JJ Rocks Article # 215:
From St. Croix Music Magazine, Issue # 42, March, 2009
I’m bringing this subject up because of some of my personal experiences at Blues jams and the necessity of defining the line between being in a band, and just jamming for fun. But please allow me say this first. I really don’t care what people think they are doing up on the stage, only the sincerity of their attempts. I just find this topic interesting to write about and I’m wondering if anyone else out there has had a similar experience.
As you all know, Blues jams can be a lot of fun. Opinions of the players on stage don’t show up on my list of priorities. Most players are there for a good time and possibly pull off some licks that they normally wouldn’t play in a musically “organized” setting. And of course there are the gig seekers, out of work musicians, over the hill horn players, play by ear keyboardist, drunken harmonica hobbyist, boring drummers who are there to just pick up the money, and of course, a singer who is the self elected band leader that tells everyone when they can take a solo. Well, I guess that still doesn’t define the line between many bands and a jam session. So what does?
Well, let’s see. A real jam session is when musicians pick a very simple progression and start to improvise over it, or just pick a popular song as a template and try to be creative within its boundaries. Either way, having a chance to make up something on the spot is the main attraction. But sometimes the people who want to sit in don’t show up in the first set and the club owner still wants live music coming from the stage. That’s when the “band side” of the jam starts to perform songs that they know. So I’m amazed that some of the band (jam) leaders keep saying “were not really a band, were just a jam session”. I hear this even after they played an entire set of the same songs that they have been playing for years. Whether they rehearse or not is not the issue. If what they play is organized and repetitive week to week, then they are a band. That’s the bottom line.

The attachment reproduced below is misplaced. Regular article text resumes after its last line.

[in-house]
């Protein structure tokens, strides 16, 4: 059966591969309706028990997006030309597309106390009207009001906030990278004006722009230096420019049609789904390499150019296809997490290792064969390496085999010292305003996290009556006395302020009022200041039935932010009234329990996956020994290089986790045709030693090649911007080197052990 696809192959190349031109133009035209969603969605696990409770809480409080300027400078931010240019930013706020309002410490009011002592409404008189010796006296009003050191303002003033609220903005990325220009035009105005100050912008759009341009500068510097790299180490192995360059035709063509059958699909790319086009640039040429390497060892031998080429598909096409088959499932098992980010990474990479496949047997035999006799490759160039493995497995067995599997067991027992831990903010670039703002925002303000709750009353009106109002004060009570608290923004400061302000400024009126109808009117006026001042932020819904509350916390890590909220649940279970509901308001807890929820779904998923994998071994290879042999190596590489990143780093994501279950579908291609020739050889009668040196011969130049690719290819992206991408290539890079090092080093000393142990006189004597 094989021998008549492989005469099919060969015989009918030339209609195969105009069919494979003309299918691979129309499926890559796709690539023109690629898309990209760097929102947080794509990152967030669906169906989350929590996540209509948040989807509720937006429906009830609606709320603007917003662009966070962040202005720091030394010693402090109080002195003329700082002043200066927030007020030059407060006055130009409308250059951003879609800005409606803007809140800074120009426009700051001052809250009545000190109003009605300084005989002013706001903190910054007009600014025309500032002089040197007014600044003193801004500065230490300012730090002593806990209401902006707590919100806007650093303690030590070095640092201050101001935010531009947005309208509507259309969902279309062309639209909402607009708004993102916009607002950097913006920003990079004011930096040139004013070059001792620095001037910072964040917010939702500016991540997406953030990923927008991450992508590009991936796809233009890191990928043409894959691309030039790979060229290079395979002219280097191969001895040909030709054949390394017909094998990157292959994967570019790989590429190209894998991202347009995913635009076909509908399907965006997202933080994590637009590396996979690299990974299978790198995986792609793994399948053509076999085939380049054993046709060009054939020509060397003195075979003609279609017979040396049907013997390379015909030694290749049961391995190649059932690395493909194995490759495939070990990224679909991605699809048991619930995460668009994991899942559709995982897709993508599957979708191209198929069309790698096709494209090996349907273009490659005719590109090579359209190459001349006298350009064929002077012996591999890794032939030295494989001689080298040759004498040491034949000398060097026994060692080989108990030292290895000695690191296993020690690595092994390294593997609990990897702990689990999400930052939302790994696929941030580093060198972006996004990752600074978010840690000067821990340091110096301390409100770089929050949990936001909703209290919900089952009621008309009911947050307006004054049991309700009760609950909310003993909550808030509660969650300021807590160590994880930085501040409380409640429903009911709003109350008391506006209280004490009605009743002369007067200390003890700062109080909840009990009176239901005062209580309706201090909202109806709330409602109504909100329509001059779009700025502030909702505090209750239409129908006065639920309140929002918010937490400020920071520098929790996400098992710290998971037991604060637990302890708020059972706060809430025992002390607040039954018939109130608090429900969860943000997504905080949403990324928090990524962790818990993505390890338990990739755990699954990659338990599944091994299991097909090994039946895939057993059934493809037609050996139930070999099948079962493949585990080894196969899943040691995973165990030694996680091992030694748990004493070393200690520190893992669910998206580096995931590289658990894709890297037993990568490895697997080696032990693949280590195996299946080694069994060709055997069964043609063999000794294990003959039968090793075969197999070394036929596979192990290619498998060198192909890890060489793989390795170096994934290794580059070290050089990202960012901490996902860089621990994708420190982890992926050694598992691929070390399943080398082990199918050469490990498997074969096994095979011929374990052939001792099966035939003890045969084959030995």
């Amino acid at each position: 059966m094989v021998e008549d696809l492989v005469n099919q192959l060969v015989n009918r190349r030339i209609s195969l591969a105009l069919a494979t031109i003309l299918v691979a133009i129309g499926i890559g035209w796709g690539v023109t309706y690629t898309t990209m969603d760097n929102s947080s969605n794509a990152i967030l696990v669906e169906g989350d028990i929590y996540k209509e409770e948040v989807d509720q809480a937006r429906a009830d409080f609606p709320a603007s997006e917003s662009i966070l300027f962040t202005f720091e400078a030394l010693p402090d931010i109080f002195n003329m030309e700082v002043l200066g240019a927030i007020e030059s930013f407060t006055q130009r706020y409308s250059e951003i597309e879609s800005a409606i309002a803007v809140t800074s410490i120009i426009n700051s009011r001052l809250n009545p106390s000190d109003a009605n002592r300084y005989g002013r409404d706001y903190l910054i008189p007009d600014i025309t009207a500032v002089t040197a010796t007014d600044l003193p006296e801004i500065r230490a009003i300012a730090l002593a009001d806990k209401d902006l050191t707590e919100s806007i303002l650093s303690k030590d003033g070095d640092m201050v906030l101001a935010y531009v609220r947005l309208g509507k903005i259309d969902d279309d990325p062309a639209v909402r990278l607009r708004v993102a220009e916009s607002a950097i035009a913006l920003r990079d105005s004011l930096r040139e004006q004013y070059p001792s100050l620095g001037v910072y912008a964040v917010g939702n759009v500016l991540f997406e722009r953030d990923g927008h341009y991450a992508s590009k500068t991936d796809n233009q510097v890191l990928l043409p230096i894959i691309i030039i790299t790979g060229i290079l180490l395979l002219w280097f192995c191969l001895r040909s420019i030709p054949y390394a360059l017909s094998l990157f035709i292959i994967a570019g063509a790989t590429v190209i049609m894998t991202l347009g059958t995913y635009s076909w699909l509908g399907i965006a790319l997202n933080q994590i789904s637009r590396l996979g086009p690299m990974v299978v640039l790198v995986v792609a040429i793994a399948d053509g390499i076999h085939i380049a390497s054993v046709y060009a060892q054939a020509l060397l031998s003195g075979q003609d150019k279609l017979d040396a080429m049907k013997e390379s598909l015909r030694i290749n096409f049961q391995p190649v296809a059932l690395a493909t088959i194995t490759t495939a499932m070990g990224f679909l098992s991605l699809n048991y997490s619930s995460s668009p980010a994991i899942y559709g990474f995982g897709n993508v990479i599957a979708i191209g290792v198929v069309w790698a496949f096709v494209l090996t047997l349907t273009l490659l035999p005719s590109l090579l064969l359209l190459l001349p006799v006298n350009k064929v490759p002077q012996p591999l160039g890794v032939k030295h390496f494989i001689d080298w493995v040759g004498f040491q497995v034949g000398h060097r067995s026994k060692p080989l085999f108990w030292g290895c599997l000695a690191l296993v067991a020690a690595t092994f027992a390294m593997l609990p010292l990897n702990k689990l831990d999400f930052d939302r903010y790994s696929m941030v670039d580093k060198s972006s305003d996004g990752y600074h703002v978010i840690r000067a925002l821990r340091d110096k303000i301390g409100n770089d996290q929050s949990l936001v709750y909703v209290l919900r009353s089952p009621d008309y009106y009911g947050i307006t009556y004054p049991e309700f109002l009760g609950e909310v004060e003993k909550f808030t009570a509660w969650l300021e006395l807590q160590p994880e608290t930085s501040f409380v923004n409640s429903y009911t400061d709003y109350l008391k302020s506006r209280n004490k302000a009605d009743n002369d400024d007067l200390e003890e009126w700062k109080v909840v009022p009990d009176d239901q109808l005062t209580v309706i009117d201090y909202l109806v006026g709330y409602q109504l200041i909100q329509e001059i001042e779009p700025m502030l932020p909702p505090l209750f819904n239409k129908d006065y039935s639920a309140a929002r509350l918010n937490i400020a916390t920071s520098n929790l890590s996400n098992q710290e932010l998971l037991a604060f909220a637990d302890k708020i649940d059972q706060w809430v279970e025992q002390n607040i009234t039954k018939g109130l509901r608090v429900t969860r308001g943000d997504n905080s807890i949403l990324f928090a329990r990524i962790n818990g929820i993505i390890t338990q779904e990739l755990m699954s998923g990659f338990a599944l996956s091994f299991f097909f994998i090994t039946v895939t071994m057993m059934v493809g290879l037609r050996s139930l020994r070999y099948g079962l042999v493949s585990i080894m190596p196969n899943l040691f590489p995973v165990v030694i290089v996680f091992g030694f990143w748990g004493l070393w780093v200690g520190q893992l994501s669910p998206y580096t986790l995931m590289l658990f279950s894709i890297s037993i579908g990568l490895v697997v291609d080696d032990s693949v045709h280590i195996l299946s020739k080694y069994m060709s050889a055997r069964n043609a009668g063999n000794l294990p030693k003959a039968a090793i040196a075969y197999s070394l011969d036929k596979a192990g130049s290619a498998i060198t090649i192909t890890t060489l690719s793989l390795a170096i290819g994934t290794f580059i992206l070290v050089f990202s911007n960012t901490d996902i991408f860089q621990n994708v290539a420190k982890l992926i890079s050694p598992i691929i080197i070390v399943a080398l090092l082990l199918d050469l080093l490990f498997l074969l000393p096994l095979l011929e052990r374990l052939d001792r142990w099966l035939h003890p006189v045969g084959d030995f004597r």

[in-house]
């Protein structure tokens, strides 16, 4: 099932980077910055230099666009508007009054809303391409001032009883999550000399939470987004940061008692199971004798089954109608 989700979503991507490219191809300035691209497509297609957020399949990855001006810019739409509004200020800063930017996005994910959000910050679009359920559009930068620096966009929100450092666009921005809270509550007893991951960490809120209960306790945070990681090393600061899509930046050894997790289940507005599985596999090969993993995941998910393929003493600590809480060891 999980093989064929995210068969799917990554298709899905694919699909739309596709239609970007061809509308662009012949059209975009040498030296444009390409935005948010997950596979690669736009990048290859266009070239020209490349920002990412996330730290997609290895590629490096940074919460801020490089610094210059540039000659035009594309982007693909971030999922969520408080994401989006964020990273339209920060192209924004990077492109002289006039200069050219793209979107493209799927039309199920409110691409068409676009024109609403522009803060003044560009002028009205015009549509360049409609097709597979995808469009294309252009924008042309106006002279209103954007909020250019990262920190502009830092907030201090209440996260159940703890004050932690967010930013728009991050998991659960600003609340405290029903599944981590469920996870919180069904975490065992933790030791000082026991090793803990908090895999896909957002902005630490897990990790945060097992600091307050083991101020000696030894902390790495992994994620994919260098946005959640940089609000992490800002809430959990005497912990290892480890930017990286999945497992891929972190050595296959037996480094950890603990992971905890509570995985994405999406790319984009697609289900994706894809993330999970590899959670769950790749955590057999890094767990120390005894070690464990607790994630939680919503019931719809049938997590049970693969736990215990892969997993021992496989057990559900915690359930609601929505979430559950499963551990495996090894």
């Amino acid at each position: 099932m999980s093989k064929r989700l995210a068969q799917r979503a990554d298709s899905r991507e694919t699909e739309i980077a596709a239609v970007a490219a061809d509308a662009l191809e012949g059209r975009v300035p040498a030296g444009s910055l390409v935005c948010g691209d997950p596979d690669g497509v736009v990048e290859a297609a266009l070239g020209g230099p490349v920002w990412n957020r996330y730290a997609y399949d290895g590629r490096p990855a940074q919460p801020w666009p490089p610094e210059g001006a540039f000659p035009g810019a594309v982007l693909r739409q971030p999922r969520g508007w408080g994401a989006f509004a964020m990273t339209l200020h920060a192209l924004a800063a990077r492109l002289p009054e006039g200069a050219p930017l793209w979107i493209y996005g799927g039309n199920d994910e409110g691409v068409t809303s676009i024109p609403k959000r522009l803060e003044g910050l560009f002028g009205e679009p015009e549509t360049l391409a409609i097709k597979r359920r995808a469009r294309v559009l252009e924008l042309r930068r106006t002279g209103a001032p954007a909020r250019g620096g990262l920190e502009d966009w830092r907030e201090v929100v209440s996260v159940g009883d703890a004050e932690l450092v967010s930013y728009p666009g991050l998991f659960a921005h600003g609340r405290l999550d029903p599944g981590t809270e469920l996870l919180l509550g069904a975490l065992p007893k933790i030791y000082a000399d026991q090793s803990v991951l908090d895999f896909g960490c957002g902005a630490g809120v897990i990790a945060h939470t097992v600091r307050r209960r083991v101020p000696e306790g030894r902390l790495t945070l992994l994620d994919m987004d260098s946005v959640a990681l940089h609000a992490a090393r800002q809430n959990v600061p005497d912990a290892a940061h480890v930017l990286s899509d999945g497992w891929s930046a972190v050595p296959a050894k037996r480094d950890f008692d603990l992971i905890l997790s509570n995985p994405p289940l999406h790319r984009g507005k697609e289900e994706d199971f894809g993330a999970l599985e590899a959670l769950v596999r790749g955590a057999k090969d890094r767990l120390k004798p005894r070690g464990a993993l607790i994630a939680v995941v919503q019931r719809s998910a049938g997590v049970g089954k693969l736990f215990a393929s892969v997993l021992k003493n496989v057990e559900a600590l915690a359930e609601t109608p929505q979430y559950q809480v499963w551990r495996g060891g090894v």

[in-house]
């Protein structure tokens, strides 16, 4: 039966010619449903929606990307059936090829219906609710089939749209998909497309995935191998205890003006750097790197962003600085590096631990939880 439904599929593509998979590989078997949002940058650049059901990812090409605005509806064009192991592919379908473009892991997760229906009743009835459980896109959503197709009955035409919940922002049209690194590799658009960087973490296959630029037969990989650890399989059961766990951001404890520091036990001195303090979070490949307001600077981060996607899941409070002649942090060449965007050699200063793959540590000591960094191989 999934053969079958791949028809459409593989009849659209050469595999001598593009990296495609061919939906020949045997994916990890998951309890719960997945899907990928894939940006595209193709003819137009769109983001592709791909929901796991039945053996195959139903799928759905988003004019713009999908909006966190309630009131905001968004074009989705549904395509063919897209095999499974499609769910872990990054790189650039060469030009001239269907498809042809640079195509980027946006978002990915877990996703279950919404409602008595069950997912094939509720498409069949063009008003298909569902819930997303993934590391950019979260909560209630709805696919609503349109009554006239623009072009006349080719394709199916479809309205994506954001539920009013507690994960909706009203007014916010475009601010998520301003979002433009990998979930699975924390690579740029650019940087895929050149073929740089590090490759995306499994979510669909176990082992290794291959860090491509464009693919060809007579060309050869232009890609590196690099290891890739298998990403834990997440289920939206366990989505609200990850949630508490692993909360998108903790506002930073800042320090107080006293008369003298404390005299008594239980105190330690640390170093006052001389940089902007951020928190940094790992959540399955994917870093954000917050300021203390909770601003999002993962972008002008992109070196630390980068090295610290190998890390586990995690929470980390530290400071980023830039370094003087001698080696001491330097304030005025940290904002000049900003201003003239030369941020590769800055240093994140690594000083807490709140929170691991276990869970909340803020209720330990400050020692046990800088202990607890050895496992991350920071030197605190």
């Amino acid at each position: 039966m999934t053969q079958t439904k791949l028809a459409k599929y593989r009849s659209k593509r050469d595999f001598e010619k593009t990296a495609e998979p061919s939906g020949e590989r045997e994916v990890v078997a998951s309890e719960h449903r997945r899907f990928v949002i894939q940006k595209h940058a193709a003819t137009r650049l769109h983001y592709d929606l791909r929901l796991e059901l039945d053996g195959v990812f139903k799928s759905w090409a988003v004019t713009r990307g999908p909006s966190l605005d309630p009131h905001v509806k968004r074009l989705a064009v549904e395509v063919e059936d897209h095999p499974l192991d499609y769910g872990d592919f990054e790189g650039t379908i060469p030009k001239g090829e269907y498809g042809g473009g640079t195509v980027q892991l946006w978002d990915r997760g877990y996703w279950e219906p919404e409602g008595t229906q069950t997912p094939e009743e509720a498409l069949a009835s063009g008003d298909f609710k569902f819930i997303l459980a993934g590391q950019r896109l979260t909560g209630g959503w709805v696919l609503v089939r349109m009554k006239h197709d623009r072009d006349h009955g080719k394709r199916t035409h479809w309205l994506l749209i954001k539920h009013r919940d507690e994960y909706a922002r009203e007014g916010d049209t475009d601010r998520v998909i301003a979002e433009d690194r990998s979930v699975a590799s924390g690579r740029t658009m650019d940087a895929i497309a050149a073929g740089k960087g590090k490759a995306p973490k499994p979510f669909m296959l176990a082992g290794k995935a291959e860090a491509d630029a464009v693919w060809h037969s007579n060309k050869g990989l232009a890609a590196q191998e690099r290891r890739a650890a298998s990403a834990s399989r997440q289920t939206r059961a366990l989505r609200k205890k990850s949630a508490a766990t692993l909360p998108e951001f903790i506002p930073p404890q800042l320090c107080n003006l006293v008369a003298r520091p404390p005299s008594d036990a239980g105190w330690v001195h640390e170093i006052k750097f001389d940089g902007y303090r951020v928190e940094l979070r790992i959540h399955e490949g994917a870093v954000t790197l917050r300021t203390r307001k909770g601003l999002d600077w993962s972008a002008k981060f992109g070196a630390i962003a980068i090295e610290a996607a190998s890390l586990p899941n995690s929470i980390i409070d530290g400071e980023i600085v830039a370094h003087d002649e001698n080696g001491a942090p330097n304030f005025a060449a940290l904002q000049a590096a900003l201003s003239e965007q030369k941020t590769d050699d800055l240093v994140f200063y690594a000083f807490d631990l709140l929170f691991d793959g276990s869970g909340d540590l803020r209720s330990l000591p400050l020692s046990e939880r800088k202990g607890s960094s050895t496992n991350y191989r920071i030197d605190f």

Wanting to be in a band was one of the dreams that fueled my drive to play music. All I wanted as a beginner was to say “Hey, I’m in a band!” So why do some players deny themselves that privilege? Is it because they are ashamed of their playing and they are only making excuses? This one baffles me. If you are going to make excuses about what you are doing on stage, you shouldn’t be on stage in the first place.
JJ Rocks - The Spotlight Zone
Musically Speaking: Are you a band or just jamming
JJ Rocks Article # 215: